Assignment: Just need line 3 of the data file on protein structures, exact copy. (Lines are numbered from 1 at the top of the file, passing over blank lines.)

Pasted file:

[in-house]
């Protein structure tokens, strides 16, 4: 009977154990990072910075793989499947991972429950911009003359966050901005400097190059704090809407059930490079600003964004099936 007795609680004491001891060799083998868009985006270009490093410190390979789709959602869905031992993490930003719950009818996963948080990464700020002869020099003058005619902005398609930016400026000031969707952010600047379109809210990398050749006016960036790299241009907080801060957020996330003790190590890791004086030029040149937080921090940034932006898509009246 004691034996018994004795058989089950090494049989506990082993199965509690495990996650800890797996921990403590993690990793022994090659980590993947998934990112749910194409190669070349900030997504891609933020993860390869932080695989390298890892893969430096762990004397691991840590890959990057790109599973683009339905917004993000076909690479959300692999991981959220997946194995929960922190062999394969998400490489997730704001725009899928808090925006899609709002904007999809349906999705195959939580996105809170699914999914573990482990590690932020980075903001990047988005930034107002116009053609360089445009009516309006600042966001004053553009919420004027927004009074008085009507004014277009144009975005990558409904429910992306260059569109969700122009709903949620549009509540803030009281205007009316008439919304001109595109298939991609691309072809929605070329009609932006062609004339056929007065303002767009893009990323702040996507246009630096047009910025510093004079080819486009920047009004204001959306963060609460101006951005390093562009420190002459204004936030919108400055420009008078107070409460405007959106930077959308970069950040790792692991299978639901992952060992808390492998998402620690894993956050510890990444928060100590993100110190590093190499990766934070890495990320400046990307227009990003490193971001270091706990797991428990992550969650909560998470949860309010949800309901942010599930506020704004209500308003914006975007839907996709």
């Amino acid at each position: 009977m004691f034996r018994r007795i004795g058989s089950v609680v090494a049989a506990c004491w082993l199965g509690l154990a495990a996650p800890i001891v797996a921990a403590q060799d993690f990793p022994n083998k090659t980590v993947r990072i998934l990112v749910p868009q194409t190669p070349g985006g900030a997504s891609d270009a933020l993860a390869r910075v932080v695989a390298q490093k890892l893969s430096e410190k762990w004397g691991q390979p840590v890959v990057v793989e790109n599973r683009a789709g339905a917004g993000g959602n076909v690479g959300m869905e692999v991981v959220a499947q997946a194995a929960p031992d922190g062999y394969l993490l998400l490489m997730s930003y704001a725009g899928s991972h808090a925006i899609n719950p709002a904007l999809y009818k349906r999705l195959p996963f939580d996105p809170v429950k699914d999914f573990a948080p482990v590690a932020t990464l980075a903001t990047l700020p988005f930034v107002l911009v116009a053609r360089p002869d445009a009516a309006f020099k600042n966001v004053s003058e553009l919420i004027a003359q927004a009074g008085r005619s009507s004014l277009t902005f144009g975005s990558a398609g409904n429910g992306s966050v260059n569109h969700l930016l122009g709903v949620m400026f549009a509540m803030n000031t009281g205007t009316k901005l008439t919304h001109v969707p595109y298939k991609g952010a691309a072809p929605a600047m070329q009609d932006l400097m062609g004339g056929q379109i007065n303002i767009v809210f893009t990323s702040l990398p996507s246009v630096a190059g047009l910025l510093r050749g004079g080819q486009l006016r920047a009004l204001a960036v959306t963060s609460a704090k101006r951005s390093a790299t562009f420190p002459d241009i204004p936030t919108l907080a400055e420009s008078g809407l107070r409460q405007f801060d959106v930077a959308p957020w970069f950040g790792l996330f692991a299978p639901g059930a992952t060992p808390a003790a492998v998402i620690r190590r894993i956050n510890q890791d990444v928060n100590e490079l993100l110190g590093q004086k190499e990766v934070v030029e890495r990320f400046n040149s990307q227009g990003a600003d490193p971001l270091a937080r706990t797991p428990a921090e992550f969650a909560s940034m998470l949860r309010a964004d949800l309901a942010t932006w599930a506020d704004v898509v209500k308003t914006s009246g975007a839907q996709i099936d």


């Amino acid at each position: 009977m004691f034996r018994r007795i004795g058989s089950v609680v090494a049989a506990c004491w082993l199965g509690l154990a495990a996650p800890i001891v797996a921990a403590q060799d993690f990793p022994n083998k090659t980590v993947r990072i998934l990112v749910p868009q194409t190669p070349g985006g900030a997504s891609d270009a933020l993860a390869r910075v932080v695989a390298q490093k890892l893969s430096e410190k762990w004397g691991q390979p840590v890959v990057v793989e790109n599973r683009a789709g339905a917004g993000g959602n076909v690479g959300m869905e692999v991981v959220a499947q997946a194995a929960p031992d922190g062999y394969l993490l998400l490489m997730s930003y704001a725009g899928s991972h808090a925006i899609n719950p709002a904007l999809y009818k349906r999705l195959p996963f939580d996105p809170v429950k699914d999914f573990a948080p482990v590690a932020t990464l980075a903001t990047l700020p988005f930034v107002l911009v116009a053609r360089p002869d445009a009516a309006f020099k600042n966001v004053s003058e553009l919420i004027a003359q927004a009074g008085r005619s009507s004014l277009t902005f144009g975005s990558a398609g409904n429910g992306s966050v260059n569109h969700l930016l122009g709903v949620m400026f549009a509540m803030n000031t009281g205007t009316k901005l008439t919304h001109v969707p595109y298939k991609g952010a691309a072809p929605a600047m070329q009609d932006l400097m062609g004339g056929q379109i007065n303002i767009v809210f893009t990323s702040l990398p996507s246009v630096a190059g047009l910025l510093r050749g004079g080819q486009l006016r920047a009004l204001a960036v959306t963060s609460a704090k101006r951005s390093a790299t562009f420190p002459d241009i204004p936030t919108l907080a400055e420009s008078g809407l107070r409460q405007f801060d959106v930077a959308p957020w970069f950040g790792l996330f692991a299978p639901g059930a992952t060992p808390a003790a492998v998402i620690r190590r894993i956050n510890q890791d990444v928060n100590e490079l993100l110190g590093q004086k190499e990766v934070v030029e890495r990320f400046n040149s990307q227009g990003a600003d490193p971001l270091a937080r706990t797991p428990a921090e992550f969650a909560s940034m998470l949860r309010a964004d949800l309901a942010t932006w599930a506020d704004v898509v209500k308003t914006s009246g975007a839907q996709i099936d």